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Security in the Cloud

Only five years ago, many business leaders and technical departments were skeptical about cloud infrastructures. The basis for this skepticism was security and business continuity issues, as existing information systems and their architecture didn’t take into account new trends in cloud infrastructures.

Over the past few years, cloud providers have proven that the services and infrastructure they supply are more reliable than many on-premises solutions, although there have been major outages. And in order to solve security-related issues, the providers have introduced a wide range of new services. Additionally, new tools have been developed, which help to migrate and adapt existing information systems and databases to the cloud.

Most customers choose cloud platforms from top providers such as AWS, GCP, and Azure. Many large companies see operators as additional resources for existing local information systems. We analyzed the popularity of each of the top platforms among customers to find out the main selection criteria.

For instance, one of our customers from Switzerland chose Azure due to its physical presence, as the processing requirements in this country are very strict.

Many of the clients are puzzled, first of all, with local regulatory requirements, which impose restrictions on the territory of information processing and storage. There are situations when a customer presents in many markets, and compliance with the information security legislation of several countries is required.

There was a difficult case when a customer of ours was developing a global business and presented in America, Europe, and Australia. AWS, due to its geographical distribution, allowed sharding the database correctly and complying with the requirements of local regulators in each of the locations.

As part of our analysis, we selected three regions in AWS for storing personal data: New York, Frankfurt, Sydney. The application was sharded across the given regions and was configured to use regional DBMS for storing personal data.

Using the GDPR as an example, we will consider the most important areas to focus on when building infrastructure for complying with requirements:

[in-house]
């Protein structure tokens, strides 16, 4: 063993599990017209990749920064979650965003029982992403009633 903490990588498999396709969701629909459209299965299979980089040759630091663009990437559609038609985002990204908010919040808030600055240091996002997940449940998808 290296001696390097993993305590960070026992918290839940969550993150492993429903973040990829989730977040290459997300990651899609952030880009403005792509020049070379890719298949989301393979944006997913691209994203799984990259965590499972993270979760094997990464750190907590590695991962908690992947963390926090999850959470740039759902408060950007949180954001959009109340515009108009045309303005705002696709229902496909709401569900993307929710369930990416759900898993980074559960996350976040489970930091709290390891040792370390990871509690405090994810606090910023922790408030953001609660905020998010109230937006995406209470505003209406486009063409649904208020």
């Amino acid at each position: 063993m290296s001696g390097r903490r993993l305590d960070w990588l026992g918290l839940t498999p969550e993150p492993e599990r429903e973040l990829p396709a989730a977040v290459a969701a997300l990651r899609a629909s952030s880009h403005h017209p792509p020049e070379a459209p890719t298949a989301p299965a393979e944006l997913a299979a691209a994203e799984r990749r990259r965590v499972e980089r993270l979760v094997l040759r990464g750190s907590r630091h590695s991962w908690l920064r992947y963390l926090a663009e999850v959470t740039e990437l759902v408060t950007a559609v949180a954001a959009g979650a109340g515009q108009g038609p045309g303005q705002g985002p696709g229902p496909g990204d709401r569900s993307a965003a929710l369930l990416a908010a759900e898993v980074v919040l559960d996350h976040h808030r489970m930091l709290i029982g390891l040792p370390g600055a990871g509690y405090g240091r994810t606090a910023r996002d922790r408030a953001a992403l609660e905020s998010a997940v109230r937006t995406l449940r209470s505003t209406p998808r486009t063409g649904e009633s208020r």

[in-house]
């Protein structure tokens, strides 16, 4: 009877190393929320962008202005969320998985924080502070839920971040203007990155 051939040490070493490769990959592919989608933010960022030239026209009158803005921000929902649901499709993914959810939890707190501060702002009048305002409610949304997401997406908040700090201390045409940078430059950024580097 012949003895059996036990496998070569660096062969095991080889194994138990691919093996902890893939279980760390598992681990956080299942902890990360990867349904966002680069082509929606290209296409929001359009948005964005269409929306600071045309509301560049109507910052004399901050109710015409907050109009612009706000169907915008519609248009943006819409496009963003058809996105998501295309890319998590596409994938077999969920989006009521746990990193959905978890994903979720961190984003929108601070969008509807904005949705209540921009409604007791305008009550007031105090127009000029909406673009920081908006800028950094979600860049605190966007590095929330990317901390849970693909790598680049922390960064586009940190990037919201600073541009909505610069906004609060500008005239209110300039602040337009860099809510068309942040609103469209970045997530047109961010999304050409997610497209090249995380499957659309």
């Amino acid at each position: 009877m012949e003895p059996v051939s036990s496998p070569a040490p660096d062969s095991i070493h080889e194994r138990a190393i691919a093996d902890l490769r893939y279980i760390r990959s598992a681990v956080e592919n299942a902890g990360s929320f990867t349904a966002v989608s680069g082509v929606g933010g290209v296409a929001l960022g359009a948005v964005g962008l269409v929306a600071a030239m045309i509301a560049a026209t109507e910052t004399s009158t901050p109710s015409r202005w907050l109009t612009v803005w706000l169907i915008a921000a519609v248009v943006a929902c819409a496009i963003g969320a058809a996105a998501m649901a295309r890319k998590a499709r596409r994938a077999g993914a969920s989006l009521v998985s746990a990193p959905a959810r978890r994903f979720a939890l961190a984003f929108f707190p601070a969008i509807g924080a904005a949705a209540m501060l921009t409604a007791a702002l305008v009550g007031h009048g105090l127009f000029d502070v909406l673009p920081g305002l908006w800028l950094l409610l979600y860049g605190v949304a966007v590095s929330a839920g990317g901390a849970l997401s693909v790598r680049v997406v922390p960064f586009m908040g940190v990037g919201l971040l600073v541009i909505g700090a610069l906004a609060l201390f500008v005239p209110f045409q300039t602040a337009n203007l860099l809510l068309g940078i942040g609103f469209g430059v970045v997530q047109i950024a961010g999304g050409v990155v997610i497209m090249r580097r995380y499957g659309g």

Territorial coverage

Determining whether the GDPR applies to the activities of an enterprise is crucial for the company to be able to meet its compliance obligations.

Data subject rights

The GDPR expands the rights of data subjects in several ways. It is necessary to make sure you are able to take into account the rights of data subjects when processing their personal information.

Data breach notifications

As a data controller, a company must report breaches to protection authorities without undue delay. Under all circumstances, the message must be sent within 72 hours from the detection of the violation.

Data Protection Officer (DPO)

It may be necessary to appoint a DPO who will monitor data security and other matters related to personal information processing.

Data Protection Impact Assessment (DPIA)

Some situations require an assessment to be conducted and a report to be filed to the DPIA Supervisory Authority.

Data Processing Agreement (DPA)

In order to be GDPR compliant, a DPA can be required, especially if personal data is transferred outside the European Economic Zone.

Not all services of cloud operators meet the requirements of the regulator, and such cases can be highly non-trivial. Even with a strong technical team, it’s not always possible to figure out the subtleties and build an infrastructure in compliance with data protection requirements. For instance, widely popular services ECS and EKS do not support data encryption, which makes it difficult to use dockerized applications and the extra benefits of cloud providers.

This does not mean using these services is impossible; what this means is that one needs to use them correctly and ensure data encryption by other means, or use these services only as a concomitant to the data processing core.

This is just one small example. Nowadays, there are many more services and, obviously, business needs, so many other requirements must be met: HIPAA, PCI-DSS, ISO 27017, ISO 27018.

The analysis of companies’ infrastructures showed that one in two companies, where the infrastructure had been designed independently, has compliance problems. Today, in order to ensure the required level of data security, Cloud Security Engineers dive into the very essence of customer’s processes in order to understand them. They determine what a customer needs to run the business and how to ensure business continuity.

As a rule, standards and requirements illustrate the general nature of problems, and we simply must solve them. However, they don’t describe the necessary means for solving those problems. The services provided by operators only partially solve them.

It is necessary to adapt both the company’s processes and applications. It should be borne in mind that compliance with the requirements doesn’t make the systems secure. It is necessary to build protection for infrastructure, information systems, and a business in an integrated manner. Because not only data but also the intellectual property and the company's reputation must be protected.

Hello!

My name is Irek, I am a Head of Cybersecurity at Andersen. We consult for companies from the FinTech, Retail, Healthcare, and other sectors, in the field of cybersecurity. We help organize continuous data protection and identify vulnerabilities in the infrastructure.

If you have any questions, contact me: i.bagautdinov@andersenlab.com